Defending the Rebels: Eyewitnesses Contradict Houla Massacre Claims
Recent German media reports have suggested that Syrian rebels carried out the Houla massacre and then blamed President Assad's forces. But eyewitnesses to the killings contradict those claims.
It was the afternoon of May 25, when Houla near Homs became internationally famous as a synonym for the brutality of the Syrian regime. It was the site of a massacre where 108 people died, mostly women and children.
Aiman Hassan Abd al-Rassak, a farmer and survivor of the massacre, watched as buses containing Syrian military troops drove up the hill where the village of Fullah is located, half a kilometre to the south, shortly before 5 p.m. on that day. Some 60 to 70 uniformed men marched towards the village, accompanied by around 200 men in civilian clothes.
Al-Rassak, who had recently been arrested, found a hiding place between the bushes and fields. Just minutes later, he heard his wife and five children being killed.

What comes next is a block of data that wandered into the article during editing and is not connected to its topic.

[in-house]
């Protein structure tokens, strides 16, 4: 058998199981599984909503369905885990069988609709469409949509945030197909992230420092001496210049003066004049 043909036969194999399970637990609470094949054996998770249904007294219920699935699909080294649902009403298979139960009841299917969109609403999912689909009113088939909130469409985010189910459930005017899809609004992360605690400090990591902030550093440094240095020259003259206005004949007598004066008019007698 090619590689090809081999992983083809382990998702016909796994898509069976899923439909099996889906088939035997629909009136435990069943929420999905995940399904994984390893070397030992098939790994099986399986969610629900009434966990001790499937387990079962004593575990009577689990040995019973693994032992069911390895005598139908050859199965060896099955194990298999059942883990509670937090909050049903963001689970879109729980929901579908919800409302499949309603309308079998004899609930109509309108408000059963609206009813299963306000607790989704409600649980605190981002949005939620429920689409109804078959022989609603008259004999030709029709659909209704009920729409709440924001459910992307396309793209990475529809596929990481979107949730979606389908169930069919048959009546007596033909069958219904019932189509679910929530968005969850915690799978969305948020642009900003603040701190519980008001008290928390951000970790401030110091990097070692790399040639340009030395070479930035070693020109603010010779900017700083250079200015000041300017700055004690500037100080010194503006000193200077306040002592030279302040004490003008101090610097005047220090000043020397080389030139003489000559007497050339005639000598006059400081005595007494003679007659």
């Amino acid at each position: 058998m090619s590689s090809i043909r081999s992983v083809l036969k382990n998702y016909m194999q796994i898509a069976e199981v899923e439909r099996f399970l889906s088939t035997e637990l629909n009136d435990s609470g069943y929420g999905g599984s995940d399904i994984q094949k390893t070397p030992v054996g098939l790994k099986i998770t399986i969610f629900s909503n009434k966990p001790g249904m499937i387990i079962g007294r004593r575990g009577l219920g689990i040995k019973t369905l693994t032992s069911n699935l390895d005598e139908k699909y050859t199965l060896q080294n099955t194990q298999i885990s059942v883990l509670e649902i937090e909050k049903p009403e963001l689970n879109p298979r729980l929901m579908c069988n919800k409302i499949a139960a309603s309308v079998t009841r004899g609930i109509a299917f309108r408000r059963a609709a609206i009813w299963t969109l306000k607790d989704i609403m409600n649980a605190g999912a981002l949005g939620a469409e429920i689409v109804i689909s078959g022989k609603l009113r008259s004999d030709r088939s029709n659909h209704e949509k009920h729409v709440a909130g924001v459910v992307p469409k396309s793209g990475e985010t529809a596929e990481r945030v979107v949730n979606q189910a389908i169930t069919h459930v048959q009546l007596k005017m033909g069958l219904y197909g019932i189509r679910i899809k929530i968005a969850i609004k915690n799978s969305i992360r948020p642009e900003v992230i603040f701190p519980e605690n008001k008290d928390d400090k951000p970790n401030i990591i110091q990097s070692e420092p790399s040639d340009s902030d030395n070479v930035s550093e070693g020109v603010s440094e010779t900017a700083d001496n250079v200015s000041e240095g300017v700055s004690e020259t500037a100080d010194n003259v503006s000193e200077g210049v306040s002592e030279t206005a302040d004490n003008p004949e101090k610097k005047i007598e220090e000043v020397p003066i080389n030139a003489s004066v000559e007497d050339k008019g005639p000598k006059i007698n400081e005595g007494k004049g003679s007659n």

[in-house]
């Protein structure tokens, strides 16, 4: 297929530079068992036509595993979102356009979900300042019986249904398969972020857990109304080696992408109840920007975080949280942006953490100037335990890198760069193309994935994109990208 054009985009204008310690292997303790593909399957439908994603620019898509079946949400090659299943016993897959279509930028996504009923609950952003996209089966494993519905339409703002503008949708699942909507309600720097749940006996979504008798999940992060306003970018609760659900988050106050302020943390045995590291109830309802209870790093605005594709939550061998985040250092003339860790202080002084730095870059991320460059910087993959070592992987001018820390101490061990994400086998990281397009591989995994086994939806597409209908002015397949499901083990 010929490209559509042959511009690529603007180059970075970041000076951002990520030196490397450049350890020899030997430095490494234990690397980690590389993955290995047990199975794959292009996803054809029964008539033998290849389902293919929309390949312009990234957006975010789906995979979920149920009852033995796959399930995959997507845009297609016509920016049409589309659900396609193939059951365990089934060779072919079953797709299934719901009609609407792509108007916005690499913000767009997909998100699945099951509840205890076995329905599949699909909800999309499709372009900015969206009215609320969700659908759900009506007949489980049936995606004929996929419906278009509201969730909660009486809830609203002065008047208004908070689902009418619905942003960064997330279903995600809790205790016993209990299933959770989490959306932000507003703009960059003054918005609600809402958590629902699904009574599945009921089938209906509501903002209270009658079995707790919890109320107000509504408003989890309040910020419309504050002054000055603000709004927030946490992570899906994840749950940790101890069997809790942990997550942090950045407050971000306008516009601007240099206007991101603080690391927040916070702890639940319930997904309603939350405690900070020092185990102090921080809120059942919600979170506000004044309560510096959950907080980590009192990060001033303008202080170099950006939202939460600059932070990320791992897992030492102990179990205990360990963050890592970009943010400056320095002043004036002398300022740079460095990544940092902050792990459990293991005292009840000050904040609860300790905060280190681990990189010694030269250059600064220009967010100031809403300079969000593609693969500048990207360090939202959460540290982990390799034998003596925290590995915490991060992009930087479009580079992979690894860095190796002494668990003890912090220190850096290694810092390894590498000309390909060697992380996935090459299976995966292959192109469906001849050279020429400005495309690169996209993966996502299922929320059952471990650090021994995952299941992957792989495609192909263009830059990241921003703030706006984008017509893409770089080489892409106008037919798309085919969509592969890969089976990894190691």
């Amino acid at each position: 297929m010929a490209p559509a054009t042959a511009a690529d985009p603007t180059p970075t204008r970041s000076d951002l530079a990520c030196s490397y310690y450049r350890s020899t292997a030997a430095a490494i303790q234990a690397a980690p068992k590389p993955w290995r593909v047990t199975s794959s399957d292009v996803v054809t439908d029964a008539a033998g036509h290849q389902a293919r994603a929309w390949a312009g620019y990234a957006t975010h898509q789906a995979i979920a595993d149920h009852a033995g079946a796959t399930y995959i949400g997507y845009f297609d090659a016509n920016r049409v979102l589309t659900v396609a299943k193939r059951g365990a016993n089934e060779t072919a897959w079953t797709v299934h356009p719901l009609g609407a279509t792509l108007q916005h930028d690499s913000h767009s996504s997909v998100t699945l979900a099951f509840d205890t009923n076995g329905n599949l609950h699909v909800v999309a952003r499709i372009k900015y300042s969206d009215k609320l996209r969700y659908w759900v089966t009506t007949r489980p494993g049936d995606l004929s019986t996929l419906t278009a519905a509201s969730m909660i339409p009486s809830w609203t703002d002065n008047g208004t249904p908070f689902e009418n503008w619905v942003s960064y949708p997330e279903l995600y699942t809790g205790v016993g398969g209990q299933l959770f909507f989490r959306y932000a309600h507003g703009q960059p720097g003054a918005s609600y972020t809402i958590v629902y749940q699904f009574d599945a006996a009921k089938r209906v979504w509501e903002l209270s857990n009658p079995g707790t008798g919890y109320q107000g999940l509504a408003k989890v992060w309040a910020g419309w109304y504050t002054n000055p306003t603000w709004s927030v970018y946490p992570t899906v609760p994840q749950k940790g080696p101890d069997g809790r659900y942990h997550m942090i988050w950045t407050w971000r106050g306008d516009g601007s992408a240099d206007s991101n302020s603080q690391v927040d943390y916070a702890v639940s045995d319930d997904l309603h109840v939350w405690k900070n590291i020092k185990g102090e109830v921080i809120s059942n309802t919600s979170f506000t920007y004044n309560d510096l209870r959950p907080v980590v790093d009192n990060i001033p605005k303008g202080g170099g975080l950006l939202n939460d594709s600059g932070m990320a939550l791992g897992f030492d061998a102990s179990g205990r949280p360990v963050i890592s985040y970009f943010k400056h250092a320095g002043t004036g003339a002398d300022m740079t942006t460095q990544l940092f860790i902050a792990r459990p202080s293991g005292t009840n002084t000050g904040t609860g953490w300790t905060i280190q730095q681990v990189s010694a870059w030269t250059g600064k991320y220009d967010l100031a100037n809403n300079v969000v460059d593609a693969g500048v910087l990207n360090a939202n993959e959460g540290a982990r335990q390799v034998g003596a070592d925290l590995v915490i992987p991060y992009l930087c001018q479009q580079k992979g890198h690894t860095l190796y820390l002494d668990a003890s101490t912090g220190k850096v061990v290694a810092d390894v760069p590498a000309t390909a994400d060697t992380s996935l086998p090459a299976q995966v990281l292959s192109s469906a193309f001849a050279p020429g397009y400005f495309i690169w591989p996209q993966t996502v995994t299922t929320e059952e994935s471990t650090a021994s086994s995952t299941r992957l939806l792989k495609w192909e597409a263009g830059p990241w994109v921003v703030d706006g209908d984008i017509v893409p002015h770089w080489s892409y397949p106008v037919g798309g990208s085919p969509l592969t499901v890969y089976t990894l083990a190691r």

Another witness, who only wanted to be identified by his first name, Saria, described the arrival of two big white buses and at least three large cars. He also saw soldiers in uniform, intelligence officers with weapons and men wearing tracksuits and civilian clothing carrying machetes and clubs.
Other statements by witnesses also contradict the recent reports, published in the German newspaper Frankfurter Allgemeine Zeitung and other outlets, which blamed the opposition for the massacre. Contrary to the reports, only Sunnis live in Houla, and not any Shiite converts who are loyal to the regime.
And why in any case would rebels carry out a massacre of their own supporters, who were, incidentally, buried with the participation of Sunnis from Houla?
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